He asked about the quality –

C. P. Cavafy

He left the office where he’d been hired
in a minor and ill-paid position
(about eight pounds a month, with benefits)
once the arid work had finished,
having spent the whole afternoon hunched over.
He left at seven, and walked slowly,
and loitered in the road. Beautiful
and interesting: that’s how he came off,
now at the full measure of his sensual craft.
The past month he had turned twenty-nine.

He loitered in the road, and in the poor
side-streets that led to his home.

Passing in front of a small shop
that sold cheap and tacky articles to labourers,
he saw a face therein, he saw a figure
which goaded him to enter and feign interest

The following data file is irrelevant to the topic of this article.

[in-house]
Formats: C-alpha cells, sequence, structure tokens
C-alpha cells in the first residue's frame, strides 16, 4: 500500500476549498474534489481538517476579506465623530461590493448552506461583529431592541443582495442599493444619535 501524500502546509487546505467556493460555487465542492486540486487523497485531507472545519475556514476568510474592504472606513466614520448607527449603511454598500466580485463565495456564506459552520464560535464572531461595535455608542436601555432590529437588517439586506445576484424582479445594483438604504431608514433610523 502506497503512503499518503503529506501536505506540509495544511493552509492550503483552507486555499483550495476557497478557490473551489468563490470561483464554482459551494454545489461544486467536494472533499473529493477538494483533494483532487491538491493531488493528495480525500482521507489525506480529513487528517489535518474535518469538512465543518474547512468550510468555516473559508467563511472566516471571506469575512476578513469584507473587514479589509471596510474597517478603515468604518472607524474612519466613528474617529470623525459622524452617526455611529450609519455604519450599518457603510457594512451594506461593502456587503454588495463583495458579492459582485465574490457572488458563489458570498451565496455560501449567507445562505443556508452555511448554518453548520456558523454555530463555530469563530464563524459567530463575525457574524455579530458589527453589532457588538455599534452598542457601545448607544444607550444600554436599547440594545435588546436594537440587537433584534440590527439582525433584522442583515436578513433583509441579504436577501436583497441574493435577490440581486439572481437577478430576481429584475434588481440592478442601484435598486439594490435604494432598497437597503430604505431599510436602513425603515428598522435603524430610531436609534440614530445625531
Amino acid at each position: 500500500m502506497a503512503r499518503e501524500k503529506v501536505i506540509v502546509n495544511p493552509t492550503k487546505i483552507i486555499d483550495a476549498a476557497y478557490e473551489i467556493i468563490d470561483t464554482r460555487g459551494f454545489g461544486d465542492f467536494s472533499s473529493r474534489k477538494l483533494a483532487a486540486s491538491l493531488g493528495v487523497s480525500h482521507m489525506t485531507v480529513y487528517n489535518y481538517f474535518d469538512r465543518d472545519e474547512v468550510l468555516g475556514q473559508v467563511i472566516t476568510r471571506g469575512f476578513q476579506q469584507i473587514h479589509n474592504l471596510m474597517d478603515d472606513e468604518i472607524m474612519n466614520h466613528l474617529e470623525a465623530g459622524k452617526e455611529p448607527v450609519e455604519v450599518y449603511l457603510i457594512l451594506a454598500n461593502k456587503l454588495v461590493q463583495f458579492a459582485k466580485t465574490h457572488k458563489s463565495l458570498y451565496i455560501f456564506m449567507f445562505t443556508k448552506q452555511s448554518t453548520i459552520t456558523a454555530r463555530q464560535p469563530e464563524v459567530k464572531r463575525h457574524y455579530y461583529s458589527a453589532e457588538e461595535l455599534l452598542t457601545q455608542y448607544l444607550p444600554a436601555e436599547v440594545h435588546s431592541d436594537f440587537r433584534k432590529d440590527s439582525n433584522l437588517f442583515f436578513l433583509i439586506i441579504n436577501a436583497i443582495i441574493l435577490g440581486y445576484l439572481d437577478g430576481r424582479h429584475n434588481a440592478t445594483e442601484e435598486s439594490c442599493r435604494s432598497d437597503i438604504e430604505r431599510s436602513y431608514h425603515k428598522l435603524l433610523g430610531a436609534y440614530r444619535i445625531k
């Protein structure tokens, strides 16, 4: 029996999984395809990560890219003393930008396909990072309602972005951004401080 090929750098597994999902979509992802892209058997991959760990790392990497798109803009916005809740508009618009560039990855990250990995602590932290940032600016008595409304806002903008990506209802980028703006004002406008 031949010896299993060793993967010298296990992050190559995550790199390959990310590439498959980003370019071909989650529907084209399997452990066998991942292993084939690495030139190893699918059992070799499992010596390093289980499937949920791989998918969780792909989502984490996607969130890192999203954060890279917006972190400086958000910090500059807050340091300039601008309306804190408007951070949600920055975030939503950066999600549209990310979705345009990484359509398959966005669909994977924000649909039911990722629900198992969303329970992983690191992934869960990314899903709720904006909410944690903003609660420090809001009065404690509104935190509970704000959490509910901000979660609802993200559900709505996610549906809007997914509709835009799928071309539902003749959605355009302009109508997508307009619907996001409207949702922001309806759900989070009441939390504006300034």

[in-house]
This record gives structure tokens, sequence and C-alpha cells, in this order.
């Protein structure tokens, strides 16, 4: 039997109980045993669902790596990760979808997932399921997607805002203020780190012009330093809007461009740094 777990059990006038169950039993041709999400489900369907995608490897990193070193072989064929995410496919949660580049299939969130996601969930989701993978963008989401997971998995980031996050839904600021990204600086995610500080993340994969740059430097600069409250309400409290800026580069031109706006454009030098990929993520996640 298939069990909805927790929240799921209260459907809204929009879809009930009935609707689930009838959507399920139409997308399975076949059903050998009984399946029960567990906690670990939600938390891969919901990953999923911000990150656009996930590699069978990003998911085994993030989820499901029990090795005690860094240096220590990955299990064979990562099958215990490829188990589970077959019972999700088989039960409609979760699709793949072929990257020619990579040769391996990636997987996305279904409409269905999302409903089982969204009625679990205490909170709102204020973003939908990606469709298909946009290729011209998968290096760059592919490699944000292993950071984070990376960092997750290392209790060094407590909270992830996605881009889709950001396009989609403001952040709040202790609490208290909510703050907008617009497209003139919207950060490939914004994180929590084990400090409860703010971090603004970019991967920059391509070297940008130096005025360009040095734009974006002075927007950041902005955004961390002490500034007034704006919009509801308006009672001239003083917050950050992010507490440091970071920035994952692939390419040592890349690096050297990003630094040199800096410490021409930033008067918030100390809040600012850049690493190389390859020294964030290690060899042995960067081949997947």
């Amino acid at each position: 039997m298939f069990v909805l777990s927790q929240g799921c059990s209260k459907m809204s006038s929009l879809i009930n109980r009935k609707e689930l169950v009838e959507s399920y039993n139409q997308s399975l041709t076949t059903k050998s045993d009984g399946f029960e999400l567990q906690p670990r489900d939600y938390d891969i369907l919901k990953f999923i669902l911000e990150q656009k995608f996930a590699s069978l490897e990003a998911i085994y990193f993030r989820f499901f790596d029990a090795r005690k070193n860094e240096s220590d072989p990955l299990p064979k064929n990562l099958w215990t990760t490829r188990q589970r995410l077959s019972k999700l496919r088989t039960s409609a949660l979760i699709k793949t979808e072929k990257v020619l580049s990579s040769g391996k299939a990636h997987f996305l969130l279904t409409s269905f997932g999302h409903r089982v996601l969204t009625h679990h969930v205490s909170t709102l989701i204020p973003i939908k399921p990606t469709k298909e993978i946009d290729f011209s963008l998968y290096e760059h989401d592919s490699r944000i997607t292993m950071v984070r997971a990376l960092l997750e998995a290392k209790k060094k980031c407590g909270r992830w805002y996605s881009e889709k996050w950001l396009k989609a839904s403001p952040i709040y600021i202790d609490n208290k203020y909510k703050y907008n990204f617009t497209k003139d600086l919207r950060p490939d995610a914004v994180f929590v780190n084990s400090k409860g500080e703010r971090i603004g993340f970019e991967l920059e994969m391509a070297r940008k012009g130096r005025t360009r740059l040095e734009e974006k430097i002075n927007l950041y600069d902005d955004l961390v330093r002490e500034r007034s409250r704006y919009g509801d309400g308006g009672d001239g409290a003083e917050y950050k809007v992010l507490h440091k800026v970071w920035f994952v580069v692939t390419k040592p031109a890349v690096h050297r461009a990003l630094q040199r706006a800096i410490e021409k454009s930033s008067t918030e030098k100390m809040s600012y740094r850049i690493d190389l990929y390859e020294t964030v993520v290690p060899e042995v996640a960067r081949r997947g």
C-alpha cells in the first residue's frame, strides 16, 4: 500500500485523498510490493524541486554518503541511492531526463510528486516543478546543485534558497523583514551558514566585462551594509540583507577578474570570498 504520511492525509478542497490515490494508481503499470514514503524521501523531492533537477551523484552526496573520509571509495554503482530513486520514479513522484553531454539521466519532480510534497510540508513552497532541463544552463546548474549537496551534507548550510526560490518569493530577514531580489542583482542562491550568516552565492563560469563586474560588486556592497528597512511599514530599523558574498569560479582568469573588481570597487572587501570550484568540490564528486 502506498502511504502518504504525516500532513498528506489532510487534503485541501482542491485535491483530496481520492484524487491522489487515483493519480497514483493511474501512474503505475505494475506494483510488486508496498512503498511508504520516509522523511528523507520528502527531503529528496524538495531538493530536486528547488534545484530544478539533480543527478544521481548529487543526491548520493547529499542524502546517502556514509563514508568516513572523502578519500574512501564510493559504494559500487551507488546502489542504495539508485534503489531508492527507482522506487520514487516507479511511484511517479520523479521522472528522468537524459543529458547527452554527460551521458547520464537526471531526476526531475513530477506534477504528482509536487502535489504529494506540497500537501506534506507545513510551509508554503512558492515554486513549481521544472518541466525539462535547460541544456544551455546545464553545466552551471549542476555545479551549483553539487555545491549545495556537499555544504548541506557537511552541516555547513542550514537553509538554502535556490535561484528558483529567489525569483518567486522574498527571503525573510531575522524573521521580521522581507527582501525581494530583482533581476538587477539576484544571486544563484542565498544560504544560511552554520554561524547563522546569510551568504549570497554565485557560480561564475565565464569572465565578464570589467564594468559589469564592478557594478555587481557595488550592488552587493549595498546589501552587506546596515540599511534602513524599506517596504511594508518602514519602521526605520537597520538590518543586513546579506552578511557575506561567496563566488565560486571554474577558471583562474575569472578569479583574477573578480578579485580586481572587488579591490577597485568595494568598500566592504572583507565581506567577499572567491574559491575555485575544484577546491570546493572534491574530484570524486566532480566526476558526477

in viewing coloured handkerchiefs.

He asked about the quality of the handkerchiefs
and how much they cost in a voice drowning
and almost suffocated by desire.
And similarly came the replies:
distracted, in a faltering voice,
with tacit acquiescence.

All this time they were talking about a purchase – but
their only purpose: that their hands might brush
above the handkerchiefs; that their faces, their lips,
might draw near as if by chance –
a fleeting touch of limb on limb.

Quickly and quietly, to avoid the attention
of the shop owner who was sitting at the back.

[Published 1930]

Original Greek Poem

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